Rock Band 4 seems like it was a really tricky needle for Harmonix to try to thread. The game, which launches tomorrow on Xbox One and PlayStation 4, isn't just trying to revive the franchise — it's trying to revive the whole peripheral-based rhythm genre, potentially building a home for the Rock Band platform on current-gen consoles. That's a whole cargo plane's worth of baggage for just one game to haul.
Our full review of Rock Band 4 is going to go up later this week, as we still need to spend some time testing out legacy Rock Band instrument support on both consoles. But our initial impressions are positive; for the most part, it's a smart, streamlined adaptation of the franchise's last-gen career, with lots of room to grow on Xbox One and PS4. Some cut features from Rock Band 3 — namely keyboard support — are occasionally missed, but without them, the game's setlist (both on-disc tracks and legacy DLC, which carries over across generations) is far less fractured and more party-ready.
Rock Band 4 isn't just a straight port, though. There are some neat new additions, most of which are based around giving players more creative control over the music they're playing. Guitarists can noodle out Freestyle Solos, which are a blast, even when you're a new player with no idea what you're doing. Vocalists can make up their own melodies, so long as they're on-key with the song. Drummers can elect to drop the freestyle fills from past games in exchange for premade fills, which don't have the distracting lag they've suffered from in the past.
One word of warning: Our experience with the new instruments on PS4 didn't leave a great first impression. The new controllers pair to the PS4 via Bluetooth, which disconnected on us a few times during our first night with the game. Remedying those disconnects required dropping back to the PS4's device manager, forgetting that device and waiting for the console to find it again, which was a pain.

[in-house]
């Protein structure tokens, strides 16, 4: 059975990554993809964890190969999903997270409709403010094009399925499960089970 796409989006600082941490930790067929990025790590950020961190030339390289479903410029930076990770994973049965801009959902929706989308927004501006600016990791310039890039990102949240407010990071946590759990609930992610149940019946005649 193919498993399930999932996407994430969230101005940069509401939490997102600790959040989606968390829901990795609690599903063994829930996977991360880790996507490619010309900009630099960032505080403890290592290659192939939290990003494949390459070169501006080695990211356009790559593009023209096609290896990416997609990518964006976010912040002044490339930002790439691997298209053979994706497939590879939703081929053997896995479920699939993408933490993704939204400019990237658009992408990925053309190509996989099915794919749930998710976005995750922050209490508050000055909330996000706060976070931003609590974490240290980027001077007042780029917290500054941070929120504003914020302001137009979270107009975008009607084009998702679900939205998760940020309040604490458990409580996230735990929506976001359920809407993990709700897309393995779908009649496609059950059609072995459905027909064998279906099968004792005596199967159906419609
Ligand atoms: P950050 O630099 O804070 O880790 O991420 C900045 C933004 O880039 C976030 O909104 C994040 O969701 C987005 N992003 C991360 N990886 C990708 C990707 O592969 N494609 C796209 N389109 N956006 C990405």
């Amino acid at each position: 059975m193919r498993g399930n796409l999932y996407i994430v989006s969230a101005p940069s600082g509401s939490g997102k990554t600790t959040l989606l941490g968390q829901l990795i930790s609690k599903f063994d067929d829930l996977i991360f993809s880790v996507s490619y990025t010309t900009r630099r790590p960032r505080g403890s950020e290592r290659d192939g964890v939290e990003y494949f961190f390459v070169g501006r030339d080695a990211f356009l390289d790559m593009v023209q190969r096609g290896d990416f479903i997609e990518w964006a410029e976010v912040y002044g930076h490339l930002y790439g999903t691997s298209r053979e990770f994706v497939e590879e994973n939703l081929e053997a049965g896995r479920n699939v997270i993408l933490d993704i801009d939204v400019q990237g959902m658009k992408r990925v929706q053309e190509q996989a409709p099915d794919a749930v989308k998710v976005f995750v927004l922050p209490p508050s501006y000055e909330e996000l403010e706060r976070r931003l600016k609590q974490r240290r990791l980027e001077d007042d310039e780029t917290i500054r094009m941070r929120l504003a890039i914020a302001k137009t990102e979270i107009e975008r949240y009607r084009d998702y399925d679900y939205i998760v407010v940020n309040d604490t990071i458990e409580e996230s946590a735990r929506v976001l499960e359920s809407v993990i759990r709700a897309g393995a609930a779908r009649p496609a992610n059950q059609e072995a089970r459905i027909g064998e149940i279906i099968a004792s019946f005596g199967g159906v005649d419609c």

Another, smaller annoyance can be attributed to the PS4 architecture: Each controller, when turned on, must be assigned to a logged-in user or a guest account before you can continue, and keeping track of who's signed in as who can be a bit of a challenge. To wit: The USB mic, when plugged in, needs to be assigned to a user — specifically, the user attached to the DualShock 4 controller designating them the singer for the band. None of this is game-breaking, of course, but issues like these can really take the wind out of a party's sails.
Songs you've purchased as DLC for past Rock Band games — save those on the now-defunct Rock Band Network — should work in Rock Band 4, though those marketplaces are still in the process of being populated, which makes that process difficult to evaluate. It's impossible to automatically download every song you've purchased; you have to manually go through either the in-game store or your respective platform's marketplace to grab your songs.
We'll have our full evaluation of Rock Band 4 up later this week; for now, hear more about our impressions in the Overview video posted above.